Country music originated in the Southern part of the United States in the 1920’s, a lot earlier than the other two genres did. It is known for the strong use of string instruments, such as a guitar and the banjo. Country singers often times incorporate stories from their personal lives into the sounds they sing, which has gained the approval of the older generation.
 George Strait and Willie Nelson are known as being one of the most influential country artists of all time, however time passes, music styles change with it. Jason Aldean, Florida Georgia Line, Luke Bryan and Tim McGraw are a few of the many well known, influential country artists of the modern day.
“I like country music because it sings about things I like, such as girls, cars, and America,” sophomore Bo Scribner said.
“I enjoy country music because it sounds better than other types of music, because I can relate to it more,” sophomore Alec Huhman said.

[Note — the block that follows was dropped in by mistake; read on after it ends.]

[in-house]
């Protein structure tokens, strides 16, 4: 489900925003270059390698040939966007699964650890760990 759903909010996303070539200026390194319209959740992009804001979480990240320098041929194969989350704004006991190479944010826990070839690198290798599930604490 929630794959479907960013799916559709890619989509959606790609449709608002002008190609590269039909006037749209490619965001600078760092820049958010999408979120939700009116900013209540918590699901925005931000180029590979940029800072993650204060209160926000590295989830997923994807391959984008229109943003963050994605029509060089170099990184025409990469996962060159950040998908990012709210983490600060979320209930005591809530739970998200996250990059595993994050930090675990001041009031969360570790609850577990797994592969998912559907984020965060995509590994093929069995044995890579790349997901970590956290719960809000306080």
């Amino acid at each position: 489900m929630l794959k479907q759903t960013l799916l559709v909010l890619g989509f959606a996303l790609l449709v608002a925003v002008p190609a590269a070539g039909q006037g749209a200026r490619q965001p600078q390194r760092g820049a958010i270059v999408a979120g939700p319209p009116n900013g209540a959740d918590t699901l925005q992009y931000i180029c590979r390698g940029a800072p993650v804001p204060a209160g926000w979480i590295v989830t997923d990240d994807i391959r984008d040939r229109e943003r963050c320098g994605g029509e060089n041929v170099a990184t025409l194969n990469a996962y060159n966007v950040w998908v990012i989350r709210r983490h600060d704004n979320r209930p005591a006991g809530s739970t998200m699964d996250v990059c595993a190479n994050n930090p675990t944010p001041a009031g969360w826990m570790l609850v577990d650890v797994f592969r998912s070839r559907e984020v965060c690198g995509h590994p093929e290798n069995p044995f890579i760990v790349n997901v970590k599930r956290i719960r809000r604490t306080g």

“Country music is definitely not my cup of tea,” sophomore Sara Cottingham said. “I just don’t find it very relatable to my personal life and what I’m going through.”
Rock
Rock music developed around the 1950s in the United States and slowly spread throughout the world. In the 1960s Rock became the most popular type of music around the world, especially the United Kingdom and the US. Rock sounds like a combination of several different types of music. It incorporates aspects of blues, folk and jazz. The Beatles, The Rolling Stones, Black Sabbath and Pink Floyd were the most popular rock bands of the 1960’s and 1970’s, and will always be remembered as a classic.